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The Peasant Economy of Refugee Resettlement in Eastern Sudan

Johnathan Bascom
Annals of the Association of American Geographers
Vol. 83, No. 2 (Jun., 1993), pp. 320-346
Stable URL: http://www.jstor.org/stable/2563498
Page Count: 27
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The Peasant Economy of Refugee Resettlement in Eastern Sudan
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Abstract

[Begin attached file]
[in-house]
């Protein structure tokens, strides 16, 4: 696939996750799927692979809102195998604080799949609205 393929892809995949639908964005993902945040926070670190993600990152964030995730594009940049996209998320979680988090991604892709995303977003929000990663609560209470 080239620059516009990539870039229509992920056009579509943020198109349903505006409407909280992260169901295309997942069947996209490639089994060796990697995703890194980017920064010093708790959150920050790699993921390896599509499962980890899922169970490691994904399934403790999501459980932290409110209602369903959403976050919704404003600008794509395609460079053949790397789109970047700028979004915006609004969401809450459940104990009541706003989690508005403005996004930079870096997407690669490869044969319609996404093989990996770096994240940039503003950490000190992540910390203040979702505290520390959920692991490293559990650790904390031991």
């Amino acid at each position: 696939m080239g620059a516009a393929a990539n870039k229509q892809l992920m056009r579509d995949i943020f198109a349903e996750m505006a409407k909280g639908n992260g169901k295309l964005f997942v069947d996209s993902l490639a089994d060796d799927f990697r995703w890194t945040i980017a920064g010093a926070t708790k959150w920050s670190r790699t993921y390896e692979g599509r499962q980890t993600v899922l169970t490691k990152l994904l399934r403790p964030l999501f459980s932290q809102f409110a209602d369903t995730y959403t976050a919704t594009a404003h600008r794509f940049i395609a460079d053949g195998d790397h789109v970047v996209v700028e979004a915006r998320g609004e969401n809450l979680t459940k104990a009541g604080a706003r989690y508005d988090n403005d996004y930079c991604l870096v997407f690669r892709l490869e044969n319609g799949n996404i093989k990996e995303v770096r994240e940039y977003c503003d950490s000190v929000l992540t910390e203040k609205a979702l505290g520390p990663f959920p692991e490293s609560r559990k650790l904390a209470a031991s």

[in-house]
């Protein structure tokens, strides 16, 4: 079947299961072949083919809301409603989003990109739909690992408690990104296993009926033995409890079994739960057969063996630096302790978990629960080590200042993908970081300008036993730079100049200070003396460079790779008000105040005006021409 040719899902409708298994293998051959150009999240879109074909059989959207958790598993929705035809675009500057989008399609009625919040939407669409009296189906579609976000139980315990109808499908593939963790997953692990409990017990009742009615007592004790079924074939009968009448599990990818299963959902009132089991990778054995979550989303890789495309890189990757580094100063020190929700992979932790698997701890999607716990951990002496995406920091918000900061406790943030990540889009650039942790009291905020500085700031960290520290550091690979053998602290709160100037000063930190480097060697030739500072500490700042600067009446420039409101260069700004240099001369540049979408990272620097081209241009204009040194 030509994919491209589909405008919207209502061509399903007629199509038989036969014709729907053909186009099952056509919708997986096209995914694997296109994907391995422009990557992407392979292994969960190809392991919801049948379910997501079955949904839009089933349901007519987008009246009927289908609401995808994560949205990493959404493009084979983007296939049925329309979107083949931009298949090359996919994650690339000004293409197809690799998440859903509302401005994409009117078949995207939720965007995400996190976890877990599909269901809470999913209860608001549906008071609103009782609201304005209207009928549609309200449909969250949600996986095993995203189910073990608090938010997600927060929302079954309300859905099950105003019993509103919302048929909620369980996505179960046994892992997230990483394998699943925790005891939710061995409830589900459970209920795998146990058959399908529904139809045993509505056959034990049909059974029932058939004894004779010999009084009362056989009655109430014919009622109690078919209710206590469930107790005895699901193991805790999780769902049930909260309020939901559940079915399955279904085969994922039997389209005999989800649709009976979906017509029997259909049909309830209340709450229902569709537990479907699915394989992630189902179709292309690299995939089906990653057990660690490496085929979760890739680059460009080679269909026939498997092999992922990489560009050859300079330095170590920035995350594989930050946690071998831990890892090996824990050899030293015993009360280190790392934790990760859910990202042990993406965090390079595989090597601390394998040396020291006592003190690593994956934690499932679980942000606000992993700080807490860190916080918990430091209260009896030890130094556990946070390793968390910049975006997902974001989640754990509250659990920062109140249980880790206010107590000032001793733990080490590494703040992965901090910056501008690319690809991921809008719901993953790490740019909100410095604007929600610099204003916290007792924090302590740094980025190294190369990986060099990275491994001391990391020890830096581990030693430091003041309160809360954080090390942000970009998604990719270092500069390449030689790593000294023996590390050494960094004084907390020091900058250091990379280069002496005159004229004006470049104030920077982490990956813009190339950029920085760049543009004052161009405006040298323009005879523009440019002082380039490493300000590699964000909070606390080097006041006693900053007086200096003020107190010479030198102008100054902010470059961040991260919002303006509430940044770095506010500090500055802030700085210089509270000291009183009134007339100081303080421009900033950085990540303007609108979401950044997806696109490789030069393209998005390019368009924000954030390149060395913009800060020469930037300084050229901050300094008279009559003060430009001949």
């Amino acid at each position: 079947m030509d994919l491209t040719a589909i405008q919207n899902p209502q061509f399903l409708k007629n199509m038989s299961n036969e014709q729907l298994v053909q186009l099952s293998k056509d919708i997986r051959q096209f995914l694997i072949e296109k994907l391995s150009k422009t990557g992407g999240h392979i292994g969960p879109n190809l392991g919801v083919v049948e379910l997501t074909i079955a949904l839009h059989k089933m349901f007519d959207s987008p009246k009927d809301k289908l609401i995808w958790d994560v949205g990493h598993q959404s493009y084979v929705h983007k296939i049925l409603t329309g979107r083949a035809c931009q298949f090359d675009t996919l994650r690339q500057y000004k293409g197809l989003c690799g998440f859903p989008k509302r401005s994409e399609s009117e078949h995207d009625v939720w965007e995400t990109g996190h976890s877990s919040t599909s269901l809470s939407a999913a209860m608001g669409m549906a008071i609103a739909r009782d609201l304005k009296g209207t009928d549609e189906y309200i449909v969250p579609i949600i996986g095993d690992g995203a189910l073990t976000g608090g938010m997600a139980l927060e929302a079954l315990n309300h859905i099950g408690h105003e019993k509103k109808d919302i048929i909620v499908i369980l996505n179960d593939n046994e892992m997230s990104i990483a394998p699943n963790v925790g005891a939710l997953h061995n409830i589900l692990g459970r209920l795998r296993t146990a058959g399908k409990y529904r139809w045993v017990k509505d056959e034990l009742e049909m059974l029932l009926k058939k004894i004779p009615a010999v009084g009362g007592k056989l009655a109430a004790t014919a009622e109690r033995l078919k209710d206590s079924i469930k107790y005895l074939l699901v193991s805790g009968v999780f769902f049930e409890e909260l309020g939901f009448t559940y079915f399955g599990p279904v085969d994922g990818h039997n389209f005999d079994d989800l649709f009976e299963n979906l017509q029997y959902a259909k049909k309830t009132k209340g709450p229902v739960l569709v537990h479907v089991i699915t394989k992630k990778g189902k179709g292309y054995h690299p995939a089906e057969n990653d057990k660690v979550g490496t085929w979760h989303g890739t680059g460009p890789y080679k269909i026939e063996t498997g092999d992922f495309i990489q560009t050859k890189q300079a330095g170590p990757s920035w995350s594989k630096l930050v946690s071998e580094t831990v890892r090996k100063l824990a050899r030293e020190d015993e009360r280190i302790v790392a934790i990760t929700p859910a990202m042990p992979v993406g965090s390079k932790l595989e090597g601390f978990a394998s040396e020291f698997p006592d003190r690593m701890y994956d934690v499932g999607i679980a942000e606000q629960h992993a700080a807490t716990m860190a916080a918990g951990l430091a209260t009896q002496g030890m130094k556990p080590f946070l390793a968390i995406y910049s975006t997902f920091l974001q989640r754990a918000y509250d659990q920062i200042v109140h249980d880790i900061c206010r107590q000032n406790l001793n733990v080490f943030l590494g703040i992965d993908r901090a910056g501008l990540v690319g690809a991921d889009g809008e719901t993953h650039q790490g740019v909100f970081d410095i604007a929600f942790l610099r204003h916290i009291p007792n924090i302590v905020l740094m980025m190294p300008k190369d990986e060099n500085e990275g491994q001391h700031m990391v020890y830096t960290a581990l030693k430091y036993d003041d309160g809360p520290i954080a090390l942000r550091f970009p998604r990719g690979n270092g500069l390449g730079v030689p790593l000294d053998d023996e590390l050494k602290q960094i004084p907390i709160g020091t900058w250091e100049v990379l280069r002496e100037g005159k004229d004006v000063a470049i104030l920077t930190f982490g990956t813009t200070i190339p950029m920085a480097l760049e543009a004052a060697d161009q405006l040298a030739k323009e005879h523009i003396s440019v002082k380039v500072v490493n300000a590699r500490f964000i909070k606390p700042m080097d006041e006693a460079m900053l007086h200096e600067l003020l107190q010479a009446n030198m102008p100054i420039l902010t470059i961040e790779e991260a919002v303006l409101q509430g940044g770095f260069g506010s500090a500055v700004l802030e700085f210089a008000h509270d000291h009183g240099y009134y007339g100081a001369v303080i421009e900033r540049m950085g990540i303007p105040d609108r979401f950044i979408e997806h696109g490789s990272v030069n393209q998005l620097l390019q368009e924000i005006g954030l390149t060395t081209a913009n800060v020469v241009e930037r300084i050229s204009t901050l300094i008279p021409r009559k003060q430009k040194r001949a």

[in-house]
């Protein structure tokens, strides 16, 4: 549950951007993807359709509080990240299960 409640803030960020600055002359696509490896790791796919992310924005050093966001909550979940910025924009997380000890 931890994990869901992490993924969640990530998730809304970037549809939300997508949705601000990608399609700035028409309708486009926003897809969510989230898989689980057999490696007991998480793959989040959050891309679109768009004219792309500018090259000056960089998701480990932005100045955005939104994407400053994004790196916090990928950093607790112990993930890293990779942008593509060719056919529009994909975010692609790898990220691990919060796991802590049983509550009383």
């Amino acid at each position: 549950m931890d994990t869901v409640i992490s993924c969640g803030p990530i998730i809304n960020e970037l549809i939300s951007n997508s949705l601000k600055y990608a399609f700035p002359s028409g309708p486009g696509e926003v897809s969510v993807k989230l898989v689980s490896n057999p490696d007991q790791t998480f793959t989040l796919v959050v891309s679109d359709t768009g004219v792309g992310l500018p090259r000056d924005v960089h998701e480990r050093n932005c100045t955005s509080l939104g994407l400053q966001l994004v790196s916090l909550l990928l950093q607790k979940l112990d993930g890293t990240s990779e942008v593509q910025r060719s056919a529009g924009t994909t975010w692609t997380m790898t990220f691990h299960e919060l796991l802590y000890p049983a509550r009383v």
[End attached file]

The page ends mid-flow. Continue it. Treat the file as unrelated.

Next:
This study seeks to contribute to the growing literature on migration in developing countries by placing refugee resettlement into the larger context of social transformation in agrarian societies. Eastern Sudan has experienced a massive influx of refugees during the last twenty-five years as a consequence of the longest war in postcolonial Africa. This case study examines the process of resettlement by conceptualizing the mechanisms of accumulation and impoverishment that structure the economy into which refugees have moved from Eritrea. The socioeconomic processes of differentiation and commoditization associated with agrarian change are important mediators of the interaction between incoming refugees and the host community. I argue that it is in explicating the position of refugees in the social relations of production that one can understand why some refugees become markedly better off during exile while others remain destitute. Most Eritreans are forced to survive at the bottom of a new social and economic hierarchy. Faced with debilitating tenure relations, their main asset is their labor, but rigid agricultural wages have brought them decreasing returns over time. Added pressure exerted by the environment is apt to hasten the marginalization of refugees in Sudan and mitigate against a large-scale, spontaneous repatriation back to Eritrea. Data collected during 1986-87 and 1992 include survey research questionnaires, pastoral and scheme management studies, participant observation, and interviews with key actors and informants on-site as well as with members of the institutional hierarchy outside the immediate field site.

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